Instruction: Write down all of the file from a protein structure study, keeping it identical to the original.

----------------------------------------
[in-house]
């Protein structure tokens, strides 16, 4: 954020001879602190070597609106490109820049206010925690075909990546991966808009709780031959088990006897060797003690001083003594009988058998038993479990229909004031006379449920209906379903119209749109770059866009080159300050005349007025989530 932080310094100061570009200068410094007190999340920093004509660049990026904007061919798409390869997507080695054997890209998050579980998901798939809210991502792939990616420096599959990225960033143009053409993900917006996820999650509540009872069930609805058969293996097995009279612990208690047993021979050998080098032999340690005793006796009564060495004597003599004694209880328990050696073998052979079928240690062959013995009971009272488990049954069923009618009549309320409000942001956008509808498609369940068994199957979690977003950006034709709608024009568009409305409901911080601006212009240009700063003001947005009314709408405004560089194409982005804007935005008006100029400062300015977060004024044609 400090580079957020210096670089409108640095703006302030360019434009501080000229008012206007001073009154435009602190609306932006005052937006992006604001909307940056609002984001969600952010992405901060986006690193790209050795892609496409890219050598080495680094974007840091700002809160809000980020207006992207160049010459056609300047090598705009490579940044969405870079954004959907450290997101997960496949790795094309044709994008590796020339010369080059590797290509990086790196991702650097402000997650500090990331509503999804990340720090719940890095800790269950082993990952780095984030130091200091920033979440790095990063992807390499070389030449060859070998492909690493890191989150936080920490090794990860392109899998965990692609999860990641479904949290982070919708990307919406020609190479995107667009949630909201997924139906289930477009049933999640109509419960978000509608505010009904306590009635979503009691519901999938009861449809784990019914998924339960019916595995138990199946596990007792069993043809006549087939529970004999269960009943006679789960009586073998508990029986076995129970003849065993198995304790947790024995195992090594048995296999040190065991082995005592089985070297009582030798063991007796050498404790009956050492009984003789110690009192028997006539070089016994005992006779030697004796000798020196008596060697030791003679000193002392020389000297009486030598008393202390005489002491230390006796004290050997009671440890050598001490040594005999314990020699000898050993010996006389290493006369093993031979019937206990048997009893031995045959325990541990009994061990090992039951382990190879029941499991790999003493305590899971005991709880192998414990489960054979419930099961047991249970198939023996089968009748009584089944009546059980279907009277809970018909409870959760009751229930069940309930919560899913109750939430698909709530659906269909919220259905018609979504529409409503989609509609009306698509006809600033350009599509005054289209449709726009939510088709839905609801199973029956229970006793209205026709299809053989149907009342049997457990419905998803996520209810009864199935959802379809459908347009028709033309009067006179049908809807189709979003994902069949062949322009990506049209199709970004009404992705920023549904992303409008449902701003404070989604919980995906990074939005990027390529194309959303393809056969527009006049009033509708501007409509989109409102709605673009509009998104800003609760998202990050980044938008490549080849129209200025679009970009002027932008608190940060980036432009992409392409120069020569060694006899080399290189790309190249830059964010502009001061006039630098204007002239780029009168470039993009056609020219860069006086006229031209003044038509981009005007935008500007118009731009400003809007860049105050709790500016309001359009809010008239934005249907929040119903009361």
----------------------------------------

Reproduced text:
[in-house]
């Protein structure tokens, strides 16, 4: 954020001879602190070597609106490109820049206010925690075909990546991966808009709780031959088990006897060797003690001083003594009988058998038993479990229909004031006379449920209906379903119209749109770059866009080159300050005349007025989530 932080310094100061570009200068410094007190999340920093004509660049990026904007061919798409390869997507080695054997890209998050579980998901798939809210991502792939990616420096599959990225960033143009053409993900917006996820999650509540009872069930609805058969293996097995009279612990208690047993021979050998080098032999340690005793006796009564060495004597003599004694209880328990050696073998052979079928240690062959013995009971009272488990049954069923009618009549309320409000942001956008509808498609369940068994199957979690977003950006034709709608024009568009409305409901911080601006212009240009700063003001947005009314709408405004560089194409982005804007935005008006100029400062300015977060004024044609 400090580079957020210096670089409108640095703006302030360019434009501080000229008012206007001073009154435009602190609306932006005052937006992006604001909307940056609002984001969600952010992405901060986006690193790209050795892609496409890219050598080495680094974007840091700002809160809000980020207006992207160049010459056609300047090598705009490579940044969405870079954004959907450290997101997960496949790795094309044709994008590796020339010369080059590797290509990086790196991702650097402000997650500090990331509503999804990340720090719940890095800790269950082993990952780095984030130091200091920033979440790095990063992807390499070389030449060859070998492909690493890191989150936080920490090794990860392109899998965990692609999860990641479904949290982070919708990307919406020609190479995107667009949630909201997924139906289930477009049933999640109509419960978000509608505010009904306590009635979503009691519901999938009861449809784990019914998924339960019916595995138990199946596990007792069993043809006549087939529970004999269960009943006679789960009586073998508990029986076995129970003849065993198995304790947790024995195992090594048995296999040190065991082995005592089985070297009582030798063991007796050498404790009956050492009984003789110690009192028997006539070089016994005992006779030697004796000798020196008596060697030791003679000193002392020389000297009486030598008393202390005489002491230390006796004290050997009671440890050598001490040594005999314990020699000898050993010996006389290493006369093993031979019937206990048997009893031995045959325990541990009994061990090992039951382990190879029941499991790999003493305590899971005991709880192998414990489960054979419930099961047991249970198939023996089968009748009584089944009546059980279907009277809970018909409870959760009751229930069940309930919560899913109750939430698909709530659906269909919220259905018609979504529409409503989609509609009306698509006809600033350009599509005054289209449709726009939510088709839905609801199973029956229970006793209205026709299809053989149907009342049997457990419905998803996520209810009864199935959802379809459908347009028709033309009067006179049908809807189709979003994902069949062949322009990506049209199709970004009404992705920023549904992303409008449902701003404070989604919980995906990074939005990027390529194309959303393809056969527009006049009033509708501007409509989109409102709605673009509009998104800003609760998202990050980044938008490549080849129209200025679009970009002027932008608190940060980036432009992409392409120069020569060694006899080399290189790309190249830059964010502009001061006039630098204007002239780029009168470039993009056609020219860069006086006229031209003044038509981009005007935008500007118009731009400003809007860049105050709790500016309001359009809010008239934005249907929040119903009361």